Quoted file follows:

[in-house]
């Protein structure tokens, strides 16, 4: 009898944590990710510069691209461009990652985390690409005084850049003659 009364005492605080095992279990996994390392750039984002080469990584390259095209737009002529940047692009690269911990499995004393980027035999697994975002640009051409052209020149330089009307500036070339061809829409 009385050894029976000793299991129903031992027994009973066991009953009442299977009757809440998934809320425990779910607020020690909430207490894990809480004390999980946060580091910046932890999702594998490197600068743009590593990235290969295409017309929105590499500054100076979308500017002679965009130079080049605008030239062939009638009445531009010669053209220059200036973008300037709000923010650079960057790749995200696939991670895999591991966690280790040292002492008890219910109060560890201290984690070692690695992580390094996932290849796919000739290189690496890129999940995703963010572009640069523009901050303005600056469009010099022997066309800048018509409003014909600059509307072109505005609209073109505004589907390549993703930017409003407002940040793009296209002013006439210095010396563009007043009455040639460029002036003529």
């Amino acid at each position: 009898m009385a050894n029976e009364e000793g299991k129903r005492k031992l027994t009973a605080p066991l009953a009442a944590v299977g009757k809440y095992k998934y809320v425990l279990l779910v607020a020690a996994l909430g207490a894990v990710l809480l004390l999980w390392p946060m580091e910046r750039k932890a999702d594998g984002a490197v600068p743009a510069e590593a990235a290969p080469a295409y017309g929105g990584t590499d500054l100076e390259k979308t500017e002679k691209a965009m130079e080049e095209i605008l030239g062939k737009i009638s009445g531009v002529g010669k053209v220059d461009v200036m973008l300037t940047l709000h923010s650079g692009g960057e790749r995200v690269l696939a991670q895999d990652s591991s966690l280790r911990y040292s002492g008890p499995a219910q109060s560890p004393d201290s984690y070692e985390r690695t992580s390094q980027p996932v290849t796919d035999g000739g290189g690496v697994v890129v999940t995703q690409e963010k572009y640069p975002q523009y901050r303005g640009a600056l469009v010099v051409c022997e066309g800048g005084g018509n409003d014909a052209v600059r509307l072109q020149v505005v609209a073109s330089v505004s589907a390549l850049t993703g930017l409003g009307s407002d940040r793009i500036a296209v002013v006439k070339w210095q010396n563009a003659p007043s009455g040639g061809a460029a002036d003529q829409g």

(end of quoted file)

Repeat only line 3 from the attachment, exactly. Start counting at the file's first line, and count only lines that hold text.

């Amino acid at each position: 009898m009385a050894n029976e009364e000793g299991k129903r005492k031992l027994t009973a605080p066991l009953a009442a944590v299977g009757k809440y095992k998934y809320v425990l279990l779910v607020a020690a996994l909430g207490a894990v990710l809480l004390l999980w390392p946060m580091e910046r750039k932890a999702d594998g984002a490197v600068p743009a510069e590593a990235a290969p080469a295409y017309g929105g990584t590499d500054l100076e390259k979308t500017e002679k691209a965009m130079e080049e095209i605008l030239g062939k737009i009638s009445g531009v002529g010669k053209v220059d461009v200036m973008l300037t940047l709000h923010s650079g692009g960057e790749r995200v690269l696939a991670q895999d990652s591991s966690l280790r911990y040292s002492g008890p499995a219910q109060s560890p004393d201290s984690y070692e985390r690695t992580s390094q980027p996932v290849t796919d035999g000739g290189g690496v697994v890129v999940t995703q690409e963010k572009y640069p975002q523009y901050r303005g640009a600056l469009v010099v051409c022997e066309g800048g005084g018509n409003d014909a052209v600059r509307l072109q020149v505005v609209a073109s330089v505004s589907a390549l850049t993703g930017l409003g009307s407002d940040r793009i500036a296209v002013v006439k070339w210095q010396n563009a003659p007043s009455g040639g061809a460029a002036d003529q829409g």